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A school in the US has been criticised after it separated children based on hair colour to teach a lesson about segregation.
Fifth-grade students at Leon Springs Elementary School in San Antonio were split into two groups, based on whether they had light or dark hair.
The dark-haired students were then treated as privileged and given preferential treatment with the tasks they were set.
In one such task, the light-hearted pupils were given a puzzle with missing pieces, before being made to clear up after the dark-haired students.
Parent Brandi Lininger said her 10-year-old daughter was hurt by the experiment, which took place in January.
According to News 4 San Antonio, she said: "All of the dark-haired kids, the brown and black-haired kids, were treated as the privileged ones and the blonde-haired and the redhead kids were the ones treated not so nicely.
"She was hurt, her friends, and she named to the principal and to district officials, names of her friends that were crying."
The students were also shown the Spike Lee film 4 Little Girls, which tells the story of four Black children murdered by the Ku Klux Klan.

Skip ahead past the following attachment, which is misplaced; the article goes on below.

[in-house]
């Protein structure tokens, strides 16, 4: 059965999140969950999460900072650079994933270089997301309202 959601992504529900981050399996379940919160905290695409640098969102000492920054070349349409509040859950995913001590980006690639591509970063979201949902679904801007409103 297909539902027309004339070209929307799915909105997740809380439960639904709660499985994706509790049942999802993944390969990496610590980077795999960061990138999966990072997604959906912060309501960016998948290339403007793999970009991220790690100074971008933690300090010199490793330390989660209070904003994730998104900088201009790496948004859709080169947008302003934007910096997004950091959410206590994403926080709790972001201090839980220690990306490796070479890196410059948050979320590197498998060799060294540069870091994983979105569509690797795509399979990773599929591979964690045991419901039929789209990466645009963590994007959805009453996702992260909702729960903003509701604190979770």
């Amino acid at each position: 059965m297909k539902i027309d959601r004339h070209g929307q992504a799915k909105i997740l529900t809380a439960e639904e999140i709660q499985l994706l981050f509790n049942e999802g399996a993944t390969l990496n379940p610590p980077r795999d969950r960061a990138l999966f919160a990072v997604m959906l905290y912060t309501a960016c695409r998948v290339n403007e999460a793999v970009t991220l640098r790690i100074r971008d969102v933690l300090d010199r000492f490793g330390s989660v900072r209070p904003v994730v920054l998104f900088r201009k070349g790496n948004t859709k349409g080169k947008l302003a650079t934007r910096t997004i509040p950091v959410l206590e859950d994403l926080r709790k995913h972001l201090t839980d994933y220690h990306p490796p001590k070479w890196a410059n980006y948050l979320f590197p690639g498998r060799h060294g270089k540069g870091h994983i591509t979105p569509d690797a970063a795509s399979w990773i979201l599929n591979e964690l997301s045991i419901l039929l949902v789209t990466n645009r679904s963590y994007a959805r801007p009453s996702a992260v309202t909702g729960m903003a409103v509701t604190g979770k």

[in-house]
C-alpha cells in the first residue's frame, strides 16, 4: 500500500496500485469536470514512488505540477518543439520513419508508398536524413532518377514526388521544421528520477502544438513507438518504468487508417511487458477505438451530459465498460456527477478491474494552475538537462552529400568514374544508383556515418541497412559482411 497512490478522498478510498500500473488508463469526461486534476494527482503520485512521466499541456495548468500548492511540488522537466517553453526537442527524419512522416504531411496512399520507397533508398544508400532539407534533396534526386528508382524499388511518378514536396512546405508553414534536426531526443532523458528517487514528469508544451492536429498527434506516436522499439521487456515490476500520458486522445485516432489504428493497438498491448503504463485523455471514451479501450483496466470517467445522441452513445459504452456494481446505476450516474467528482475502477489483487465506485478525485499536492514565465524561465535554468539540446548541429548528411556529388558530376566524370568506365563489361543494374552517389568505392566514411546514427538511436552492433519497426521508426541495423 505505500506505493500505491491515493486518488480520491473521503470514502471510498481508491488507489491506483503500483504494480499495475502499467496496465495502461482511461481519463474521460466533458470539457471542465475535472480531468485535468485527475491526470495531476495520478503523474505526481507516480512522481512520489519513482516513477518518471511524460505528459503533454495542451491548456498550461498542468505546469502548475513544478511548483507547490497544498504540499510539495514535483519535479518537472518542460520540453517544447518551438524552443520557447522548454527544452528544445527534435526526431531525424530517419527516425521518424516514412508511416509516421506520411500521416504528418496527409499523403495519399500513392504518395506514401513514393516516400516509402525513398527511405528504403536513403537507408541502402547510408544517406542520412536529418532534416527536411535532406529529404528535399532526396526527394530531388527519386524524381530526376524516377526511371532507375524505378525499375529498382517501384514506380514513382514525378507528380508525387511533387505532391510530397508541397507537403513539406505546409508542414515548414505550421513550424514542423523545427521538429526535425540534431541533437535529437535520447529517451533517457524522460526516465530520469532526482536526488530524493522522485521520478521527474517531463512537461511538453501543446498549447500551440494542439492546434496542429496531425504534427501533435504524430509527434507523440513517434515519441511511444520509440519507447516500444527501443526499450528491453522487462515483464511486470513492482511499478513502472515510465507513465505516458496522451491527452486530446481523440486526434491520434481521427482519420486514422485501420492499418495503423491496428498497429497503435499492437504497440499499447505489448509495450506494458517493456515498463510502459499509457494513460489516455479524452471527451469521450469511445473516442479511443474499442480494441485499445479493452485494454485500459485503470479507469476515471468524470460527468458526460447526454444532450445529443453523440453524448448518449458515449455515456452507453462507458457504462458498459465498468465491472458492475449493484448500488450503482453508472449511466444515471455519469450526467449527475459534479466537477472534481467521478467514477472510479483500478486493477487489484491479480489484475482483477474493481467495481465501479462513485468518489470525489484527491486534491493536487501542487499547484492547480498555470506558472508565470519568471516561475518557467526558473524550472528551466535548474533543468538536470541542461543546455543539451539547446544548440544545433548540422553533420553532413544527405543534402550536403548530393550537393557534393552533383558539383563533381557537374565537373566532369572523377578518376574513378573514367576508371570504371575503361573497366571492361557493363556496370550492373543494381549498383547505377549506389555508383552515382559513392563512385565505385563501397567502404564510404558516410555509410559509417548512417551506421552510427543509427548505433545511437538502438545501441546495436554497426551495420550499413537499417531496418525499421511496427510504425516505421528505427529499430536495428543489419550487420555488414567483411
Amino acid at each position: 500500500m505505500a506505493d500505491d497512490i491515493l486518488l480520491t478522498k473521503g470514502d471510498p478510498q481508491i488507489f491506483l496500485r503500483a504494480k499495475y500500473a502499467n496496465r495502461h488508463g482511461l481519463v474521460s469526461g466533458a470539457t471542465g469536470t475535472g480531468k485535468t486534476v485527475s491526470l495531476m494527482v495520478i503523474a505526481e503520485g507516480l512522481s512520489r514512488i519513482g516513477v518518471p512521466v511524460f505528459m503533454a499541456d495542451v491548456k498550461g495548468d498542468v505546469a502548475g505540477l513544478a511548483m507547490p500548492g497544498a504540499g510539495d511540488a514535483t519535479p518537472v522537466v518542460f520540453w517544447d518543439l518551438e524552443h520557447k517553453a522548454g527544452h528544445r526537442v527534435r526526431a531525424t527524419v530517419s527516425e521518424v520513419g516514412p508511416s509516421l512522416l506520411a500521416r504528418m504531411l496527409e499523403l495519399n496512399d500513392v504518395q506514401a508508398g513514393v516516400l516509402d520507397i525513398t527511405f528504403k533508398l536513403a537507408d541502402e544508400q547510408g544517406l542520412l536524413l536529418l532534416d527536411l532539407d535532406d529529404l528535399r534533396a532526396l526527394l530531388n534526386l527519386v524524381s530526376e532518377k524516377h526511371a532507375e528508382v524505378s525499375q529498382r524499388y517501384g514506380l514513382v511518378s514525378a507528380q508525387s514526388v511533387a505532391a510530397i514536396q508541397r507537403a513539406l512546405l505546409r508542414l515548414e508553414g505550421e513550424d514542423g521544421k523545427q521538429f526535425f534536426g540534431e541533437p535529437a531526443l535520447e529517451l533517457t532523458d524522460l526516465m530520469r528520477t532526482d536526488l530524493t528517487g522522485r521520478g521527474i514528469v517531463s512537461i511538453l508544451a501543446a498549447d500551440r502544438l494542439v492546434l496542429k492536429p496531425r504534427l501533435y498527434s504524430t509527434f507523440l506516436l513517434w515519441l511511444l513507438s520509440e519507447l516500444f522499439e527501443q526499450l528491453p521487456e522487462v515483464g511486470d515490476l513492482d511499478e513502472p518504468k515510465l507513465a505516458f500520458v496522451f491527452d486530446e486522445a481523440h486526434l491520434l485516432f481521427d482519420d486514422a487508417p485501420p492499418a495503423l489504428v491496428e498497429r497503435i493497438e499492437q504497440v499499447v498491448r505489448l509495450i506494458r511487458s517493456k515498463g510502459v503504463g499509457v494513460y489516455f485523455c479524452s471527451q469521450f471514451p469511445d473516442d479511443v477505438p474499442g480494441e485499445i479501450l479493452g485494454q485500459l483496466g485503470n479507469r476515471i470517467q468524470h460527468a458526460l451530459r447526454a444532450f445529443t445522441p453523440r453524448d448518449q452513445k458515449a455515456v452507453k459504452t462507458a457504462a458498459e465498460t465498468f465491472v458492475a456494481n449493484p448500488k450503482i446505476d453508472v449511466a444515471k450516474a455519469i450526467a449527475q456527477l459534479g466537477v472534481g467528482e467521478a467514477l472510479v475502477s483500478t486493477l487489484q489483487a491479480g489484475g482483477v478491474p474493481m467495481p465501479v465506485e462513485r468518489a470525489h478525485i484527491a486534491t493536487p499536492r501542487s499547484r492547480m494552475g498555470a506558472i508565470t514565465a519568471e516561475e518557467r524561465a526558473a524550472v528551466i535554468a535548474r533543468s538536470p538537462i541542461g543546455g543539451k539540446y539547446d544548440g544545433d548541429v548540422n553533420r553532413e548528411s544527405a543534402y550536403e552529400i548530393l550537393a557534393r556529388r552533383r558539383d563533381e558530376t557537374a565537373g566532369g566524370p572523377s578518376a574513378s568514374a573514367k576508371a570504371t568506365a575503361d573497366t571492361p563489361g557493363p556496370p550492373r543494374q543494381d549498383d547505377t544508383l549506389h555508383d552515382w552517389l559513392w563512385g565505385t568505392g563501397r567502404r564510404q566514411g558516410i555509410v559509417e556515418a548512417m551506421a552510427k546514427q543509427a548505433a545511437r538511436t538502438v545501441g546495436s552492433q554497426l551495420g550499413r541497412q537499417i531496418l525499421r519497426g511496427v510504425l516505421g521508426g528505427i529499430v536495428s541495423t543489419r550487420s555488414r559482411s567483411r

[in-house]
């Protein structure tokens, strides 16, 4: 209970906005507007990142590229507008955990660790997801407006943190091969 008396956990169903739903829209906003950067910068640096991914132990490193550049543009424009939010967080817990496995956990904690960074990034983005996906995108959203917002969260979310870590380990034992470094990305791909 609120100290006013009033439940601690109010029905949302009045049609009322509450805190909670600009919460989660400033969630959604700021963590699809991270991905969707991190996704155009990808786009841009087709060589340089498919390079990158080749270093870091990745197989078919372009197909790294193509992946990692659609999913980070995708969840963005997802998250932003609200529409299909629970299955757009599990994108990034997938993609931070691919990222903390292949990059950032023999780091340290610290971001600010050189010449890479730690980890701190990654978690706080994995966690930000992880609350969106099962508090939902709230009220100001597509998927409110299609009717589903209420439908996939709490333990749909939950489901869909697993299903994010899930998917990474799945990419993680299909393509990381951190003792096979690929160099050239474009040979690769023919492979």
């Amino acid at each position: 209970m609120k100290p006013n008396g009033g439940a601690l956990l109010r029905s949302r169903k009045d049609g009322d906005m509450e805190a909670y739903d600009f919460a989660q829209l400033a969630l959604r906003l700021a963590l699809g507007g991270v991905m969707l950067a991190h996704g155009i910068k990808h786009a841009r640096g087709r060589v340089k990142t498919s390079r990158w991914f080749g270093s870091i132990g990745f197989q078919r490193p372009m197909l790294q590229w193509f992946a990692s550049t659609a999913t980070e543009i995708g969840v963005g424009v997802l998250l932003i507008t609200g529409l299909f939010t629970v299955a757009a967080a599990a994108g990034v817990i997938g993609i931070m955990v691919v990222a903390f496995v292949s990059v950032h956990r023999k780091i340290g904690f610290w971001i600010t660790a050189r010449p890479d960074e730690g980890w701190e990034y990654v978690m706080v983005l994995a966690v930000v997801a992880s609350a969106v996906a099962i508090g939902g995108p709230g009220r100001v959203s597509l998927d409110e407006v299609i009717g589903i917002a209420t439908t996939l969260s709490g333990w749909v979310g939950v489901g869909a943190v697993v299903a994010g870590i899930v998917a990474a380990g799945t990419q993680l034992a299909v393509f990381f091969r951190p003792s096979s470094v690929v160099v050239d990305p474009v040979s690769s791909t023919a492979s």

It features autopsy photos which teachers said they fast-forwarded, but Brandi's husband Mike said their daughter was definitely exposed to it.
He said: "The things that she said that she skipped over, my daughter was able to describe to us to a 'T'.
"So that night our daughter was unable to go to sleep in our own room, she was scared."
Brandi added: "They send us notes and newsletters about everything else.
"'Your child is going to see The Polar Express and it's pyjama day on Friday before winter break', and we get no notice that they're going to do a social experiment on segregation."
Northside Independent School District (ISD) said it did receive positive feedback about the lesson but admitted some of the teaching wasn't 'age appropriate'.
In a statement, the district said: "The activity and video in question were part of a larger fifth-grade project-based lesson around the inequity of segregation.
"While the campus did receive positive feedback from several parents, the district and campus administration recognise the parents' concerns and agree that the activity and video are not age-appropriate and will not be used again."
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